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529 West 20th Street, 5FL
New York, NY 10011
212 352 8058
Skoto Gallery was established in 1992 as a space where some of the best works by African artists can be exhibited within the context of a diverse audience. Its inaugural exhibition was curated by African-American jazz luminary Ornette Coleman. As one of the first galleries specializing in contemporary African Art in New York City, it has been instrumental in the progression of this rapidly growing field. 

Despite its major commitment to contemporary African Art, the gallery has also managed to expand, deepen, and diversify its involvement with contemporary issues by engaging a wide range of art and artists in its programming. The gallery sees art in ecumenical terms and often organizes exhibitions to show the interconnected relationships of a postmodern global culture after Modernism. 
Artists Represented:
Afi Nayo
Cathy Lebowitz
Donald Locke
George Afedzi Hughes
Lula Mae Blocton
Maurice Nkainfon Pefura
Olu Amoda
Osaretin Ighile
Uche Okeke

Current Exhibition

David Rich

Upon the Slow Read

May 2, 2024 - June 15, 2024
The paintings of David Rich are rooted in the physicality of urban landscape and the luminous buzz of evening light. As abstract paintings, they also evoke something even more local—an intimate sense of lived experience within one’s body, including pre-verbal observations not yet coalesced into fixed images—alive and reconfiguring at the level of our synapses. Densely layered and decisively edited, these paintings set up a spatial structure that appears to shift as implied connections and ghost images assert an alternate read. Elemental constructions of interior/exterior spaces and visual dialogues of call-and-response phrases, the resulting paintings feel solid and rooted, yet open and breathing. These paintings reflect a particular attitude about improvisation that focuses not on complex elaboration, but rather on the elemental way that the parts contribute to the underlying visual statement, with a spare and concentrated economy of means in which nothing is extra, and everything is necessary. The resultant paintings take shape through inquiry and dialogue over time, becoming charged and resonant visual situations for looking at, and into—a place for durational seeing and thought. David Rich (b. 1952, Chicago) is a painter and educator living and working in Beacon, NY. His education includes Philadelphia College of Art, Kansas City Art Institute, New York Studio School Paris Session, Skowhegan and University of Oregon, MFA. Teaching includes Minneapolis College of Art and Design (1985-2010). Visiting Artist Lectures include Hartford Art School, Maryland Institute College of Art, and Universities of Washington, Minnesota, Wisconsin, and North Carolina. Solo exhibitions include Skoto Gallery, NYC; Satori Fine Art, Chicago; Franz Bader Gallery, Washington DC and Bernal Gallery, Chicago. Group exhibitions include Frye Museum, Seattle; Grimaldis Gallery, Baltimore; Robert Steele Gallery, NYC; Poiesis Spec, Berlin; and Grayson Gallery, Chicago. Museum collections include Walker Art Center, Minneapolis Institute of Arts, Weisman Museum, and Minnesota Museum of American Art. Private collections nationally and internationally. Pictured: Evening, Interval, 2021, oil on canvas, 48x44 inches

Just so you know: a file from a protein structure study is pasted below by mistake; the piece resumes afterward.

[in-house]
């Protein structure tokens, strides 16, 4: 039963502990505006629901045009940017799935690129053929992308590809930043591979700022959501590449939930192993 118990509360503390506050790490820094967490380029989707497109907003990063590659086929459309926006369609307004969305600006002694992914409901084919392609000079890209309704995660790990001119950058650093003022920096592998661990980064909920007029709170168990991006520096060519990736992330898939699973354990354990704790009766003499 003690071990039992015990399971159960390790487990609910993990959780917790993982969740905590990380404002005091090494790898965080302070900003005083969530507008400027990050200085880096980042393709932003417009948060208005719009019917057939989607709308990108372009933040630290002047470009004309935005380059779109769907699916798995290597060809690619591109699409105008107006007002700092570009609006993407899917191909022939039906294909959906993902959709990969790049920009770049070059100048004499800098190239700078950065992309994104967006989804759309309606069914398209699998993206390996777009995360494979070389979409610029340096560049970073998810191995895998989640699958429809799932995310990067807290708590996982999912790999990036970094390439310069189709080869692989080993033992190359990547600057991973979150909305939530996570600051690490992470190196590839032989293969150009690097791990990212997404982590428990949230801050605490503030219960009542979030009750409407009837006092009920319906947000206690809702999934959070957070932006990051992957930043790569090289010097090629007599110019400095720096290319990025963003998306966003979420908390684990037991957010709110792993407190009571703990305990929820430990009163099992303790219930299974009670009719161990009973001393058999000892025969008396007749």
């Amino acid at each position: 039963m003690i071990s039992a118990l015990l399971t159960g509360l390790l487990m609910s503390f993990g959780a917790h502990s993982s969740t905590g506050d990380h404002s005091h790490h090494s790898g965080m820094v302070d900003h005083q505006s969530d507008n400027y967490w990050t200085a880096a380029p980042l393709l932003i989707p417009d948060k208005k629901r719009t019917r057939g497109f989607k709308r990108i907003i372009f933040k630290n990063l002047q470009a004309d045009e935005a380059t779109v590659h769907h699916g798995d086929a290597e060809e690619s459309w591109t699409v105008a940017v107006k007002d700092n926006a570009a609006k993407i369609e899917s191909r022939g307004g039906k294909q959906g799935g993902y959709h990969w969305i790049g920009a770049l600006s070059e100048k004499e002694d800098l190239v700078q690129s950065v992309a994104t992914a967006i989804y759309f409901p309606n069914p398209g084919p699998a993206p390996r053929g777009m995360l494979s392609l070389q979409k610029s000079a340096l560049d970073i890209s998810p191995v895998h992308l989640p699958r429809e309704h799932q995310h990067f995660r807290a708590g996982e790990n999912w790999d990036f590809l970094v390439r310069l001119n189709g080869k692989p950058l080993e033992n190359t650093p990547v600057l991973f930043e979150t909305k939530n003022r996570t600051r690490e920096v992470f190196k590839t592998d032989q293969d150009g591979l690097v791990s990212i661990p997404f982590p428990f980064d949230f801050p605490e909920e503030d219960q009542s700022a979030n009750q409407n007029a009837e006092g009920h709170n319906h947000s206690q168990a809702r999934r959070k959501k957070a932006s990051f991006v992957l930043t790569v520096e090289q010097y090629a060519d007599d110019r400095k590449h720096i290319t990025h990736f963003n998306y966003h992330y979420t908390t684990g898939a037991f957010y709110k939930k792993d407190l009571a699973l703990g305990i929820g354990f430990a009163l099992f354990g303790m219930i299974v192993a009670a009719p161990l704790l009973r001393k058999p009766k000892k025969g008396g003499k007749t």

Past Exhibitions

Christopher Wynter

Between Moments

March 14, 2024 - April 27, 2024
Skoto Gallery is pleased to present Between Moments, an exhibition of recent paintings by the American artist Christopher Wynter. This is his first solo show at the gallery. The reception is on Thursday, March 14, 6-8pm. The artist will be present. Christopher Wynter’s work continues his long-standing commitment to the exploration of color, form, and abstraction as means to expand the boundaries between art and consciousness. He draws upon an individual reserve of personal and collective memories to activate a meaningful form of engagement that celebrates the richness as well as the relationship of imagery and patterns in contemporary society. In the body of work included in this exhibition, the artist reveals an uncanny ability to reduce forms and ideas to their essence in his search for an alternative aesthetic and discursive framework that mines the nuances inherent in his use of a specific language of interacting primal shapes that are meticulously composed, shifting, overlapping, and often unresolved to create works evocative of social hierarchies. His compositions of spaces, complex but clearly structured on vertical and horizontal axes facilitates notions of containment, isolation, resolution, possibilities as well as forms not fully realized, all of which can be seen as metaphors for human social constructs and dynamics. Several of the more recent paintings, having radically reduced color, starkly create an intriguing spatial ambiguity. and dramatic journey to visually wander through very dark textured shapes contrasted with the very light spaces between. The artist is aware of the interplay of intention and accident; curiosity and discovery as well as an open-ended improvisational sensibility to create works that comes alive to convey temporal and spatial dimensions. Christopher’s extensive travels in Africa, Europe and Asia over the years have helped him to develop an approach to life and art that synthesizes into a distinct and dynamic whole the various components of his identity and create work that makes meaning of a collective history as well as the ambiguities and contradictions of contemporary culture. Funded by the Asian Cultural Council, Art International and others, he has lived and worked with artisans and artists in Cote d’Ivoire and Mali, as well as the Amis (Indigenous peoples of Taiwan), and the Ainu (indigenous people of Japan). Exhibitions include PS1/Institute of Contemporary Art, 1989, From the Studio: Artist-in-Residence, The Studio Museum in Harlem, NY, 1992; Altos de Chavon, Dominican Republic, 1996; Bronx Museum of Art, 2000, Kuala Lumpur Art Center, Malasia, 2021, a Gathering of the Tribes, NYC, 2010 etc. With an interest in reaching the wider interest for public works, he has translated his language of finding meaning in non-representational and representational form and shape to sculpture and public works including glass mosaic for NYC MTA subway system; Commissioned public sculpture in wood and steel in Guatemala, Central America; Dominican Republic, Cote d’Ivoire, West Africa; Aibetsu, Japan, Hualein, Taiwan and New London, CT. He lives and works in NYC. Image: Upriver, 2024, oil on canvas, 28×24 inches